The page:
Supreme Court appears to side with football coach suspended for praying

During oral arguments before the Supreme Court on Monday, the nation’s high court appeared prepared to side with a football coach who was suspended for praying on the field.

According to the Washington Free Beacon, Joe Kennedy is challenging a 2015 suspension by the Bremerton School District in Washington state after he prayed with players after a game.

Kennedy sued, saying the voluntary prayer session was protected by the First Amendment.

The school district, meanwhile, claimed Kennedy’s actions were motivated by a desire for attention.

However, during Monday’s oral arguments, the conservative majority on the court seemed to be skeptical of the district’s rationale for suspending the coach for continuing to pray.

In his questioning, Justice Brett Kavanaugh noted that a coach would have some difficulty doing anything discreetly during a football game, mooting their characterization of Kennedy as being an “attention-seeker.”

Meanwhile, Justice Samuel Alito questioned the district’s rationale for suspending Kennedy, which they said included promoting a midfield prayer at the 2015 homecoming game to the point where it became a spectacle. Kennedy’s lawyers, on the other hand, pointed out the district noted two less-conspicuous prayer sessions during October games as their reason for firing Kennedy.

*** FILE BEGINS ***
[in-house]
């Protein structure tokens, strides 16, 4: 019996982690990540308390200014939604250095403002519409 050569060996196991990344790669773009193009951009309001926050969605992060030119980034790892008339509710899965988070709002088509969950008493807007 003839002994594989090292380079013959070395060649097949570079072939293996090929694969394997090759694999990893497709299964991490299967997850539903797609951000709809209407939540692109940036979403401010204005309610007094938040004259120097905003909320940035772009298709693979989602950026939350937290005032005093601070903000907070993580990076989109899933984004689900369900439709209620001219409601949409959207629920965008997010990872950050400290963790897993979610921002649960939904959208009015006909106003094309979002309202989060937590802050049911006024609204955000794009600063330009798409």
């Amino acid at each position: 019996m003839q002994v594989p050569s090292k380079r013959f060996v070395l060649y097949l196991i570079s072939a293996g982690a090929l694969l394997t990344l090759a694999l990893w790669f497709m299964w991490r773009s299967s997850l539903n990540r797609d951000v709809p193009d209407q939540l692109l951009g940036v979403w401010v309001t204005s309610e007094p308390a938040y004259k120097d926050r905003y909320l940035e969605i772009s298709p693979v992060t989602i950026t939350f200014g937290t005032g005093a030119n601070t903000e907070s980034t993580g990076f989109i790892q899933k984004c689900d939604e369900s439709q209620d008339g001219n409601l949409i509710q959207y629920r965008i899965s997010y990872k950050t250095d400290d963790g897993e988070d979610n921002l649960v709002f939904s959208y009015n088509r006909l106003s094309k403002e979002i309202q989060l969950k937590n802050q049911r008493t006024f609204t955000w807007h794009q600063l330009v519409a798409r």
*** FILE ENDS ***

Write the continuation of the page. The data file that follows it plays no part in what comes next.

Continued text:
“As much as the district would like to change the subject, the record is clear that Coach Kennedy was fired for that midfield prayer, not for any earlier practices,” said Paul Clement, representing Kennedy during Monday’s arguments.

“Alito repeatedly asked Robert Katskee, who represented the district, to elaborate on the district’s reasons for suspending the coach,” the Free Beacon reported.

“In employment discrimination cases like Kennedy’s, Alito argued, everything turns on the employer’s stated reasons for penalizing the employee. Additional reasons — like the run-up to the decisive October games — don’t matter. Katskee was evasive.”

That signaled to many that some of the court’s liberals would join with its conservatives in delivering a narrow decision based on the manner in which Kennedy was dismissed as opposed to a sweeping statement about school prayer.

“Alito asked if an ordained minister could coach a high school team. Sotomayor wondered if teachers could pray between classes, when they’re supposed to answer questions and supervise students. Kavanaugh pressed about a coach who makes the sign of the cross at the start of a game,” the Free Beacon reported.

And retiring Justice Stephen Breyer noted this could “be a case about facts and not really much about law.”

Kennedy told Fox News that, if the court ruled in his favor, he would be more than happy to take his old job back.

“In a heartbeat,” he said. “I would be there within 24 hours.”